While the new model boasts numerous enhancements to the Garmin G1000 avionics suite, the interior and the ice protection system, the EX is really all about the engine, a model that Pratt & Whitney developed by working hand in hand with Cessna. The goal was to create an engine that not only put out a lot more power — nearly 200 extra shaft horsepower, compared to the original Grand Caravan — but that could also make use of the original engine mount and cowling. Consequently, the EX looks nearly identical to the previous model. The fuselage, wing, window arrangement and landing gear are all identical or nearly identical; the only real change is the prop, which is a slightly modified version of the same Hartzell metal prop used before.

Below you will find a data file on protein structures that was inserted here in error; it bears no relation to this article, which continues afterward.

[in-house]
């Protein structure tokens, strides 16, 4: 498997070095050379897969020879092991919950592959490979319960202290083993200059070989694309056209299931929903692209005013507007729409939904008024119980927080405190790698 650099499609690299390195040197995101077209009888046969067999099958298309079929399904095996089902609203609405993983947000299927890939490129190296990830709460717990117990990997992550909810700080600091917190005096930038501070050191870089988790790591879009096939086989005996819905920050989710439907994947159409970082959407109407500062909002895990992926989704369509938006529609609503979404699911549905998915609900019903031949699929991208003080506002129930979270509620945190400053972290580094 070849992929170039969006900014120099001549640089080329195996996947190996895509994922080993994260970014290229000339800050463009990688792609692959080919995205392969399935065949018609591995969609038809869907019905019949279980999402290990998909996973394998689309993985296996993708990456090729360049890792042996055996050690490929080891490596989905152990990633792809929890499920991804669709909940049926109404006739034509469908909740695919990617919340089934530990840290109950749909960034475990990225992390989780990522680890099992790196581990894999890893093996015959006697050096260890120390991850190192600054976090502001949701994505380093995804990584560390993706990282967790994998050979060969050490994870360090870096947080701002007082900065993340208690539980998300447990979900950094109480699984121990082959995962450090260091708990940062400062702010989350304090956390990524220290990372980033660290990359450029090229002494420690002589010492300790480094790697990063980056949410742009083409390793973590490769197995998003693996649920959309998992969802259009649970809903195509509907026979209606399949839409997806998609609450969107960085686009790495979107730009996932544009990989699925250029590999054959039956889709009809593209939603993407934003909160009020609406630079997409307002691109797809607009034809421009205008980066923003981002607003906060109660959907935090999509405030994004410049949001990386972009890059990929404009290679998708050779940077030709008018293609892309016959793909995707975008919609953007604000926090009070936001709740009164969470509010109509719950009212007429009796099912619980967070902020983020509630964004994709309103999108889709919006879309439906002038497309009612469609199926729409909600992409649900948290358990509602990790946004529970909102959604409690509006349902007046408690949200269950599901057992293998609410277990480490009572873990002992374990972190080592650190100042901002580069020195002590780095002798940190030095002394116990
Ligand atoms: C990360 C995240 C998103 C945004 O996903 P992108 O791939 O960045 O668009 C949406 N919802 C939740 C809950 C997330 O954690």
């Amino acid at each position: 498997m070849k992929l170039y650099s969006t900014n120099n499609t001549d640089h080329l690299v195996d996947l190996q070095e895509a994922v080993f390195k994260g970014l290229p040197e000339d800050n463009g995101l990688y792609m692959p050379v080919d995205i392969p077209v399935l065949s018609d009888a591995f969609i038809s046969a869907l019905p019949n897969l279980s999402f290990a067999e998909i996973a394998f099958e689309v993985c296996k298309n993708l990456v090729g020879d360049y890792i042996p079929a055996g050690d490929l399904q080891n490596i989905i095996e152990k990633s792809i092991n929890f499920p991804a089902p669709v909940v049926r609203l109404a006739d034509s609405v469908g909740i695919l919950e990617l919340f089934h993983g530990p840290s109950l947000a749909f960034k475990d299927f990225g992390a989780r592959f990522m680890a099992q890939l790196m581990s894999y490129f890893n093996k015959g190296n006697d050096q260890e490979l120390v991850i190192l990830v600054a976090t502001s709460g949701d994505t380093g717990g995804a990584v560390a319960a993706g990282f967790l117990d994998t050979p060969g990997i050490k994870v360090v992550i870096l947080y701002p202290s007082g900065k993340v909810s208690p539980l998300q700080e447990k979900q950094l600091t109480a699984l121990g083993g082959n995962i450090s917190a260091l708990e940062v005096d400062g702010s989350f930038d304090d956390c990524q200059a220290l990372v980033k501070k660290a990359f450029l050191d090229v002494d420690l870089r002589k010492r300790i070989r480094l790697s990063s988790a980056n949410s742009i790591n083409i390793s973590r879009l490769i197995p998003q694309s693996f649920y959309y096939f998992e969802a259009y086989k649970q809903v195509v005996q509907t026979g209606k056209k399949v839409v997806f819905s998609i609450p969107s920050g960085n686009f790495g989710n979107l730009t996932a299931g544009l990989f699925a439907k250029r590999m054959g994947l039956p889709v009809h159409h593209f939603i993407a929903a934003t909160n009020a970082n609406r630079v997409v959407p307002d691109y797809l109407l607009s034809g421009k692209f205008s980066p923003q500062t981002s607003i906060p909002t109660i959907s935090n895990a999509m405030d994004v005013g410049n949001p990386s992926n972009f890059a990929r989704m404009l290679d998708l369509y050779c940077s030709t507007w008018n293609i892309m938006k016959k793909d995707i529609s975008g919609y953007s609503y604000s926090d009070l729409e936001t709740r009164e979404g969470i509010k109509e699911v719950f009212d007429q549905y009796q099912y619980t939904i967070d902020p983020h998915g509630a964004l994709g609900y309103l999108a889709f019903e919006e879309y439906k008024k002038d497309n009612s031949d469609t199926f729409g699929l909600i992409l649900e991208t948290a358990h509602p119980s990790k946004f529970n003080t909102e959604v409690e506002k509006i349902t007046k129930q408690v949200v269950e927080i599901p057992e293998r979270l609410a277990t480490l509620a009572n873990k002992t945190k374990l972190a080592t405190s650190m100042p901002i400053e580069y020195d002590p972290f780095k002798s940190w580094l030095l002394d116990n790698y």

The healthy addition of power does wonders for the 208B, including giving it sufficient power for amphibious floats (for the first time on a production Caravan). At least one float maker, Wipaire, is working on the STC for amphibious floats for the EX.
The new engine brings a lot more power, and this does good things all around for the Caravan. This is no surprise, as higher-power Caravan engine mod packages have been around for some time, clearly proving the point that more power brings better runway performance and a much greater rate of climb while costing just a bit in fuel efficiency. With the EX, the increase in power is nearly 20 percent, and the attendant improvements in rate of climb, takeoff distance and cruise airspeed are true to form, around 20 percent or better.